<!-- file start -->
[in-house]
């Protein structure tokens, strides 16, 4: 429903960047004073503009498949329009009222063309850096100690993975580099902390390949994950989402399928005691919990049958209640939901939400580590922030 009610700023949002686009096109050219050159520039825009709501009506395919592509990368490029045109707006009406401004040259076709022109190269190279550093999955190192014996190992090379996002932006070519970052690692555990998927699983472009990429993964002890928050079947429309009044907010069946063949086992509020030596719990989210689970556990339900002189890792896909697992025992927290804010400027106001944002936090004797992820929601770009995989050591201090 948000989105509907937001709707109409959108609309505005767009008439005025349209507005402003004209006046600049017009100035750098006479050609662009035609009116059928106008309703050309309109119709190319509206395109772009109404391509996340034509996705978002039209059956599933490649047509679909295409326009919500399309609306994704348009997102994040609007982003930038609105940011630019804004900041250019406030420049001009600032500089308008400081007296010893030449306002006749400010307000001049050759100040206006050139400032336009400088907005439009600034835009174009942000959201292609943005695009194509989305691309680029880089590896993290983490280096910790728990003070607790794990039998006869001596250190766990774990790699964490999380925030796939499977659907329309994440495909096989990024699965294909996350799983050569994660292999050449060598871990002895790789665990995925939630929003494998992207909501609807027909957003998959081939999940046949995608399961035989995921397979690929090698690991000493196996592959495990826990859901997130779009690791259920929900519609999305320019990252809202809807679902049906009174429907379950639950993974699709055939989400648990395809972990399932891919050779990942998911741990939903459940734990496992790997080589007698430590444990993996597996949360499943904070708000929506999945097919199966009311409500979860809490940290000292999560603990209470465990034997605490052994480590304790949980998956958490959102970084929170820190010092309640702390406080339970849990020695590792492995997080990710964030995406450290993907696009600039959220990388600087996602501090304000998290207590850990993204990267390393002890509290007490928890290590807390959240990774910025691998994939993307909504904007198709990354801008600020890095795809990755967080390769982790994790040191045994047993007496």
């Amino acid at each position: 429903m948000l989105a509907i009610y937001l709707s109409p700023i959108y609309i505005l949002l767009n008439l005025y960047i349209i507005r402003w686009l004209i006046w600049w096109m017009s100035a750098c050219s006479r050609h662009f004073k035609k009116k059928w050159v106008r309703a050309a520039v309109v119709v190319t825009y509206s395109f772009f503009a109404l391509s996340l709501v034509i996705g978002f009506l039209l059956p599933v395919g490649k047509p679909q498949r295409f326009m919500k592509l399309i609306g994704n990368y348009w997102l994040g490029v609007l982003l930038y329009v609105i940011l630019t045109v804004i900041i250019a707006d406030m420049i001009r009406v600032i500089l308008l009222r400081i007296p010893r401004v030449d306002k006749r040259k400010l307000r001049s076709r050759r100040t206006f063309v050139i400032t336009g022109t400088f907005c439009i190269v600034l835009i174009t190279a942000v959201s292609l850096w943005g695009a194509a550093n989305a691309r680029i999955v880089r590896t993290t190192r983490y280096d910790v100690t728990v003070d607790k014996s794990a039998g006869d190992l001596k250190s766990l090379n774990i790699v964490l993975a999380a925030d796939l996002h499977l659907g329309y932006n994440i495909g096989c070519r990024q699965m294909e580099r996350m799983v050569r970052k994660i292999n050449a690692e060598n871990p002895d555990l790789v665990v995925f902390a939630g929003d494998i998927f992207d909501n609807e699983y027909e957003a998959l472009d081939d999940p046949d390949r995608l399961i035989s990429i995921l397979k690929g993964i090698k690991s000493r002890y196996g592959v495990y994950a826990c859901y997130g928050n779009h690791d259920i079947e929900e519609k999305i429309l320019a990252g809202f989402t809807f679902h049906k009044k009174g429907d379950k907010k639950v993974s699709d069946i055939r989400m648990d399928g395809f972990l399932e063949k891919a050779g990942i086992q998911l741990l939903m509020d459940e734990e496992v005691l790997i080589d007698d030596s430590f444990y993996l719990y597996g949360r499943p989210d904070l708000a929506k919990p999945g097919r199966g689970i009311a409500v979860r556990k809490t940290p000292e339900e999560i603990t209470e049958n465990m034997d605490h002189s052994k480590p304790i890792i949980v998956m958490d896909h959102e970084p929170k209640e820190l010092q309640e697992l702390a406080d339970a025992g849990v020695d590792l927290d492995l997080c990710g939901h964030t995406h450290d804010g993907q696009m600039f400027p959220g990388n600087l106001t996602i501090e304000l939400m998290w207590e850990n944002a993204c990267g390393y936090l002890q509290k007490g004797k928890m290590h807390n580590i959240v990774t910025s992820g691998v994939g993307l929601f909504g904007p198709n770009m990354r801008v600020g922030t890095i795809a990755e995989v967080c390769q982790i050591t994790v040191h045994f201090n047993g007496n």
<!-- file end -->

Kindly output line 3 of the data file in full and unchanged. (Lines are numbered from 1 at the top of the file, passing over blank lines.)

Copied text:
């Amino acid at each position: 429903m948000l989105a509907i009610y937001l709707s109409p700023i959108y609309i505005l949002l767009n008439l005025y960047i349209i507005r402003w686009l004209i006046w600049w096109m017009s100035a750098c050219s006479r050609h662009f004073k035609k009116k059928w050159v106008r309703a050309a520039v309109v119709v190319t825009y509206s395109f772009f503009a109404l391509s996340l709501v034509i996705g978002f009506l039209l059956p599933v395919g490649k047509p679909q498949r295409f326009m919500k592509l399309i609306g994704n990368y348009w997102l994040g490029v609007l982003l930038y329009v609105i940011l630019t045109v804004i900041i250019a707006d406030m420049i001009r009406v600032i500089l308008l009222r400081i007296p010893r401004v030449d306002k006749r040259k400010l307000r001049s076709r050759r100040t206006f063309v050139i400032t336009g022109t400088f907005c439009i190269v600034l835009i174009t190279a942000v959201s292609l850096w943005g695009a194509a550093n989305a691309r680029i999955v880089r590896t993290t190192r983490y280096d910790v100690t728990v003070d607790k014996s794990a039998g006869d190992l001596k250190s766990l090379n774990i790699v964490l993975a999380a925030d796939l996002h499977l659907g329309y932006n994440i495909g096989c070519r990024q699965m294909e580099r996350m799983v050569r970052k994660i292999n050449a690692e060598n871990p002895d555990l790789v665990v995925f902390a939630g929003d494998i998927f992207d909501n609807e699983y027909e957003a998959l472009d081939d999940p046949d390949r995608l399961i035989s990429i995921l397979k690929g993964i090698k690991s000493r002890y196996g592959v495990y994950a826990c859901y997130g928050n779009h690791d259920i079947e929900e519609k999305i429309l320019a990252g809202f989402t809807f679902h049906k009044k009174g429907d379950k907010k639950v993974s699709d069946i055939r989400m648990d399928g395809f972990l399932e063949k891919a050779g990942i086992q998911l741990l939903m509020d459940e734990e496992v005691l790997i080589d007698d030596s430590f444990y993996l719990y597996g949360r499943p989210d904070l708000a929506k919990p999945g097919r199966g689970i009311a409500v979860r556990k809490t940290p000292e339900e999560i603990t209470e049958n465990m034997d605490h002189s052994k480590p304790i890792i949980v998956m958490d896909h959102e970084p929170k209640e820190l010092q309640e697992l702390a406080d339970a025992g849990v020695d590792l927290d492995l997080c990710g939901h964030t995406h450290d804010g993907q696009m600039f400027p959220g990388n600087l106001t996602i501090e304000l939400m998290w207590e850990n944002a993204c990267g390393y936090l002890q509290k007490g004797k928890m290590h807390n580590i959240v990774t910025s992820g691998v994939g993307l929601f909504g904007p198709n770009m990354r801008v600020g922030t890095i795809a990755e995989v967080c390769q982790i050591t994790v040191h045994f201090n047993g007496n």